COVID-19 rendering L

CDC rendering of the COVID-19 novel coronavirus.

“I want my dining out,” is a very real quotation that could be heard emanating in whiny, wailing prose from a very adult person.

Let’s be honest, we all have our share of wants, desires and selfish thoughts. COVID-19 has left many of us feeling anxious, punchy, a little down. It’s left our social calendars empty and our social desires unfulfilled. 

In a way, our instinct to seek revenge has been triggered. However, we can’t take revenge on a virus. We have a thirst to satisfy our need for satisfaction, but as the Rolling Stones song goes, “I can’t get no satisfaction.”

Since we can’t intimidate, threaten, fight or yell at a virus, we take our aggressions out on the next available target: other people. And what do we do when we pick a target for our aggression? We usually pick what we perceive to be the easiest target, because at some raw level of psychology, we want to win. We even want to win at being the most competitive victim.

A piece by Dr. David J. Ley examined victimhood in 2014. Entitled “The Culture of Victimhood,” the piece in “Psychology Today,” explores the unintended swing of the pendulum that occurred when we as a society stopped viewing victims of trauma as targets for bullying, shaming and blaming. We made tremendous progress, and then we overshot the middle ground.

“Unfortunately, in a swing to the opposite side, victimhood has now become a protected class in our society, a trend fed by well-intended, but potentially harmful therapists, activists and daytime talk shows,” Dr. Ley writes.

When we attach some benefits to victimhood, we hear more from victims. It’s excellent that we hear from the real victims, but harmful when victimhood is fabricated or grossly exaggerated.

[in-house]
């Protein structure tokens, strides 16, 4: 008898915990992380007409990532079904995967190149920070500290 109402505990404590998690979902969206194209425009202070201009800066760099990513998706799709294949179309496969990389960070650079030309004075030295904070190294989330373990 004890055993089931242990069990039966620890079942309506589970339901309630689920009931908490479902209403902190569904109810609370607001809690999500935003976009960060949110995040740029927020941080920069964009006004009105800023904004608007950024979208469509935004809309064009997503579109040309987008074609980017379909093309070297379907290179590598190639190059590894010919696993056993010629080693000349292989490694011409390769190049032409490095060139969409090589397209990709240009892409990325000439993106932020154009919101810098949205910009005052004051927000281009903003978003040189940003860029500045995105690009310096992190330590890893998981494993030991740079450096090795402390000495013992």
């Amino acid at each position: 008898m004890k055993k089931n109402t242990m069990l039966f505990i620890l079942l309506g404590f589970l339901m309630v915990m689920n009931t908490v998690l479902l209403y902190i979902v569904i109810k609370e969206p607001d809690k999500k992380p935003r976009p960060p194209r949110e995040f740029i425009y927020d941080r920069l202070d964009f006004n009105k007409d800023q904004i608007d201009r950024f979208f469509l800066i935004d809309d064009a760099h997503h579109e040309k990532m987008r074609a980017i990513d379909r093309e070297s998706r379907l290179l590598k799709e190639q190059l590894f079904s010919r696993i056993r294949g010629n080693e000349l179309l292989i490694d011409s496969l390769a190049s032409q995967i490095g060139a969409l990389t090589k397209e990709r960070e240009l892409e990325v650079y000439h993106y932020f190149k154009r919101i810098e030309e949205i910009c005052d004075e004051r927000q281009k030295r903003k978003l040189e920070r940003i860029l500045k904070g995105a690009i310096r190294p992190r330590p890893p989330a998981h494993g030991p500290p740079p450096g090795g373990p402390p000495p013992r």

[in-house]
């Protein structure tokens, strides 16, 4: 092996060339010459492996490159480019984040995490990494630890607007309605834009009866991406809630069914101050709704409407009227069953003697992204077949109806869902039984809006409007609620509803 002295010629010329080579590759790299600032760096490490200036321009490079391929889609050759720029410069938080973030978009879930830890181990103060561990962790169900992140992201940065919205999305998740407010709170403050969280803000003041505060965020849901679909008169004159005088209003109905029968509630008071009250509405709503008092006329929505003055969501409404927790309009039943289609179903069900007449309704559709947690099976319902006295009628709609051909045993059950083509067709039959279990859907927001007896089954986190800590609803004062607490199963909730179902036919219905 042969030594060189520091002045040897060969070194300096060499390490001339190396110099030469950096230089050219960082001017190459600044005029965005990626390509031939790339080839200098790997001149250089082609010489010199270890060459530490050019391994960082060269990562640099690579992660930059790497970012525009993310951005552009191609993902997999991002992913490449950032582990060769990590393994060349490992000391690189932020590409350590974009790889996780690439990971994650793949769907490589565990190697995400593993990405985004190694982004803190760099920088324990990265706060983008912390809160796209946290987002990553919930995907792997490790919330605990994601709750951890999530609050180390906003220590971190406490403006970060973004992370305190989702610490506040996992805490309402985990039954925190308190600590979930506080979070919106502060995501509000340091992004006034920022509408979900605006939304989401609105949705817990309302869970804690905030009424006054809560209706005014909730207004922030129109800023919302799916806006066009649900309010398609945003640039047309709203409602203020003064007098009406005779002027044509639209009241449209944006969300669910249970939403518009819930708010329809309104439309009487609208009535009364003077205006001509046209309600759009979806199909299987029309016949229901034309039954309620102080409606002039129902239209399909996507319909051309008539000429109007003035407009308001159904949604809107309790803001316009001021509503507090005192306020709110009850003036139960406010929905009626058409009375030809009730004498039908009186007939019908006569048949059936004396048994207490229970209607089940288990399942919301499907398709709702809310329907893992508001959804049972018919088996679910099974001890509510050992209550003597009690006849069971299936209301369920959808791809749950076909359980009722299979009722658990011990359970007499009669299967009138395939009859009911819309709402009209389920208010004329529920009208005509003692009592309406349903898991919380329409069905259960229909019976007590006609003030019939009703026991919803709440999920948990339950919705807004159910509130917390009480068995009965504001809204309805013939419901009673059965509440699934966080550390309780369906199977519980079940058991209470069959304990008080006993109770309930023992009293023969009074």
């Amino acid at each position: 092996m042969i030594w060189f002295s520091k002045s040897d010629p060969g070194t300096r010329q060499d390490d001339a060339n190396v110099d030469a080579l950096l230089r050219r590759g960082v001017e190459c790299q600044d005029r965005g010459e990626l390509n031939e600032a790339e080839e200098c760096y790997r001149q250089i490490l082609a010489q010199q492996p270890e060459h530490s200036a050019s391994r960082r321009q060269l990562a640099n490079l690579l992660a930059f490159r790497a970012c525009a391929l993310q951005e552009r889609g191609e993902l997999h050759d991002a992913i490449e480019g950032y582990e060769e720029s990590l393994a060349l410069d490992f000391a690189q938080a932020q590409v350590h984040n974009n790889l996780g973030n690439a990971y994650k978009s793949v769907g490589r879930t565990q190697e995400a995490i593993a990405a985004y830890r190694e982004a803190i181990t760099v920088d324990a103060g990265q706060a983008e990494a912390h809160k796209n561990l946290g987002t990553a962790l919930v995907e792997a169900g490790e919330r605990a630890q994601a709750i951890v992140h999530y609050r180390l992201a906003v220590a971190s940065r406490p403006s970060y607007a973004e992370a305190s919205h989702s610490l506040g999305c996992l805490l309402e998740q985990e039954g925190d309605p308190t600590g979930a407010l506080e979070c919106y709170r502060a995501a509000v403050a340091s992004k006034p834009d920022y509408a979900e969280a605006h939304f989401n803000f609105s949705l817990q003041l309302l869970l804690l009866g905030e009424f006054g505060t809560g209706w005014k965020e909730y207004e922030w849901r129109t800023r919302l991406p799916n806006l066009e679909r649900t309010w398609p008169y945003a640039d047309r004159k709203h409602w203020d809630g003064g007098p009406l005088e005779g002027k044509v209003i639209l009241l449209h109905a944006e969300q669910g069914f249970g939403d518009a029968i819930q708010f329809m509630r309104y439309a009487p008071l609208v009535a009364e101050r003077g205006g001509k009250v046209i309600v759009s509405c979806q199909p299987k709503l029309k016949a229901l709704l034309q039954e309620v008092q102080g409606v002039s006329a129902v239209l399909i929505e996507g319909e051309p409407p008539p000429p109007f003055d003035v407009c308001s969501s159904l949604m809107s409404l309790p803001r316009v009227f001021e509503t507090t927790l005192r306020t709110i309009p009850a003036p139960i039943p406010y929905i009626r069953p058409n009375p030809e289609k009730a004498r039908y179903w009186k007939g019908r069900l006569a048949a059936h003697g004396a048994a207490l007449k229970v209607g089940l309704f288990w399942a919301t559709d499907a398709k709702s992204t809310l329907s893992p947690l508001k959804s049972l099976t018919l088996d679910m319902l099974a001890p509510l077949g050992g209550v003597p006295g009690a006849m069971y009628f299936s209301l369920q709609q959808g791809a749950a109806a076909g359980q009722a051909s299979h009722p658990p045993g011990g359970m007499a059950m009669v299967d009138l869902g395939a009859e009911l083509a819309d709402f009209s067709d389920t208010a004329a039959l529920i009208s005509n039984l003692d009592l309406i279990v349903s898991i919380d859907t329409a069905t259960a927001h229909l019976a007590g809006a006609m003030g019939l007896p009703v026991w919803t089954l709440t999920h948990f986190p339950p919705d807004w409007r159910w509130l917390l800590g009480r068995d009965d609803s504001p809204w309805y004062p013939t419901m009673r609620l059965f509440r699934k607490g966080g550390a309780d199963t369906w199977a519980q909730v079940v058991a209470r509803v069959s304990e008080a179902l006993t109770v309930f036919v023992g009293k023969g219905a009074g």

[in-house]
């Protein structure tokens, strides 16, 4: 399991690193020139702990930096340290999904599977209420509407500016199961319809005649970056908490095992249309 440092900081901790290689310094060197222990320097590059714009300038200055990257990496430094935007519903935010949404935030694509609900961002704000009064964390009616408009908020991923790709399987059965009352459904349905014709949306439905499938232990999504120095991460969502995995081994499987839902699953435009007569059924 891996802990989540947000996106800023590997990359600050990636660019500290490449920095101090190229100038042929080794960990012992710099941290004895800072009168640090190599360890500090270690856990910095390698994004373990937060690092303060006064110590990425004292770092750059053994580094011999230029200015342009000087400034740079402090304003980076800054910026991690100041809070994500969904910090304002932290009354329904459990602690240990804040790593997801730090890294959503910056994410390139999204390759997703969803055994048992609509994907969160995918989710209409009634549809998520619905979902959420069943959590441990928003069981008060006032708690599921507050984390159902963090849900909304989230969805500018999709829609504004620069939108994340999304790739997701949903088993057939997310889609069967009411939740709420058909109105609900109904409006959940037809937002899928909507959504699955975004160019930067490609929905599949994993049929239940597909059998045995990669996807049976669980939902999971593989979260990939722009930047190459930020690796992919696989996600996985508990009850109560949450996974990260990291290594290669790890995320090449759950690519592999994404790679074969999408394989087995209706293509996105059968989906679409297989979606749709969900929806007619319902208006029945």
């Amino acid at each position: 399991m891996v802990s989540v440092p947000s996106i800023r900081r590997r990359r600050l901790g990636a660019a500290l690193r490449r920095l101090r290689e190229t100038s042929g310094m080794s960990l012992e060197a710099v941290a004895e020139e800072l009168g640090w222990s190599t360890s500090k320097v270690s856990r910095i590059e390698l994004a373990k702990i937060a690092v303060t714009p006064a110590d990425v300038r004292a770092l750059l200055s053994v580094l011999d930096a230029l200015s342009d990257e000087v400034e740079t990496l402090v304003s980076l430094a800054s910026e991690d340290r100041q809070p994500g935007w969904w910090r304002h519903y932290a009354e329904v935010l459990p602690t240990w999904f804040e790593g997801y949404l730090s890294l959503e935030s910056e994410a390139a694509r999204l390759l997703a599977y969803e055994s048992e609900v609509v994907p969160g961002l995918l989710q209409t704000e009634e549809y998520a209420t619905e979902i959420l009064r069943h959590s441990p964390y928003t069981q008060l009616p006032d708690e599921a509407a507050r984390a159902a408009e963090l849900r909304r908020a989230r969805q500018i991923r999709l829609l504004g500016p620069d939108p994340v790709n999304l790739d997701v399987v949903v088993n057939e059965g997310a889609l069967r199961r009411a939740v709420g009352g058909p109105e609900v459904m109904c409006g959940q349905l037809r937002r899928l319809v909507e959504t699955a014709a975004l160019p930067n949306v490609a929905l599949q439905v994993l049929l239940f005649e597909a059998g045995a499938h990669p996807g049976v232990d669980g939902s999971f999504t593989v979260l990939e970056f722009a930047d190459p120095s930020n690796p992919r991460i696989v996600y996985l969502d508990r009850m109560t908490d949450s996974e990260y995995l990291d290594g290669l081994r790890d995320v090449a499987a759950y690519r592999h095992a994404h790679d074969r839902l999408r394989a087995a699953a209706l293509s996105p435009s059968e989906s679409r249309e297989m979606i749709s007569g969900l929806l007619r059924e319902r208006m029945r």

I think this instinct in all of us is stirred by the constant imagery of war used in describing the case of Human Beings vs. COVID-19, et. al. It’s not just COVID-19, it’s a common practice in any discussion of disease. It’s quite often that an obituary will read something along the lines of, “Rance Burger died after a courageous and lengthy battle with Disease-X” instead of simply stating “Rance Burger died of complications from Disease-X.” Politicians, medical professionals, funeral directors, friends and loved ones all want to picture the disease-stricken person as a fighter, a noble warrior.

It’s one thing to fight against a disease and take steps to protect yourself, but idly threatening a grocery worker who asks that you cover your nose and mouth, or launch into a social media crusade against a restaurant because you won’t be allowed to sit at the bar is another matter.

“The customer is always right,” has been cranked to the point where if the customer doesn’t get their way, they transform into a completely innocent victim, a sufferer of outrageous misfortune and tyranny, a David standing up against a Goliath of hand sanitization stations and personal protective equipment.

There is a difference between liberty and doing whatever the heck you want, consequences to others be damned. Those 6-foot dividing markers on the floor of the checkout lane of the grocery store are not the tools of oppressive socialist dictators. They’re there to help everyone be a little bit more considerate of the other human beings in the store.

Let me also be clear, I don’t want to return to the honor-shame cultures of the American West, old world Europe or radical pockets of the Middle East, where victimhood is associated with extremely low moral status. I would never advocate for “death before dishonor” or settling arguments on Facebook with blood. I’m merely advocating for a reduction in radical behaviors and a move toward middle ground.

“Our reactions to cries of victimization must be tempered with a belief in supporting their resiliency. To continue with the way we are idealizing and rewarding victimhood, creates more and more incentive for people to desire to be seen as victims,” Ley writes.

We’ve got to be resilient as this new era of COVID-19 and its effects continues. Resiliency is best achieved through working together, through cooperating rather than bullying, shaming or victimization. It shouldn’t be a contest to see who got hit the hardest, but a question of who is going to be there to pick up the fallen person so that they can keep going.

Empathy will be what pulls us from this trial, not victimhood.

—Rance Burger

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